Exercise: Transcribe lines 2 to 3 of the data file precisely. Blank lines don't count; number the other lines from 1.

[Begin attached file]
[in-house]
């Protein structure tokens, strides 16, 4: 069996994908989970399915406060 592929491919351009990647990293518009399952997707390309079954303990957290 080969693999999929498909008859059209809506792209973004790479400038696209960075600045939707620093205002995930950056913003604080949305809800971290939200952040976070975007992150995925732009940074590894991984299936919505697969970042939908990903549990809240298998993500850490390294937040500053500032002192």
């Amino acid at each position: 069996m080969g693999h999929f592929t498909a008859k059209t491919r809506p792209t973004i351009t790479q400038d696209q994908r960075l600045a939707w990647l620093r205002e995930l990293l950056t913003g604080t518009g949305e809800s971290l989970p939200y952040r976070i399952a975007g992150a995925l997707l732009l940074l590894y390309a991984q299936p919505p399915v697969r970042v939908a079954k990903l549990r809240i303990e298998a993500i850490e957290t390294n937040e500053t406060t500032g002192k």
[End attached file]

């Protein structure tokens, strides 16, 4: 069996994908989970399915406060 592929491919351009990647990293518009399952997707390309079954303990957290 080969693999999929498909008859059209809506792209973004790479400038696209960075600045939707620093205002995930950056913003604080949305809800971290939200952040976070975007992150995925732009940074590894991984299936919505697969970042939908990903549990809240298998993500850490390294937040500053500032002192």
């Amino acid at each position: 069996m080969g693999h999929f592929t498909a008859k059209t491919r809506p792209t973004i351009t790479q400038d696209q994908r960075l600045a939707w990647l620093r205002e995930l990293l950056t913003g604080t518009g949305e809800s971290l989970p939200y952040r976070i399952a975007g992150a995925l997707l732009l940074l590894y390309a991984q299936p919505p399915v697969r970042v939908a079954k990903l549990r809240i303990e298998a993500i850490e957290t390294n937040e500053t406060t500032g002192k």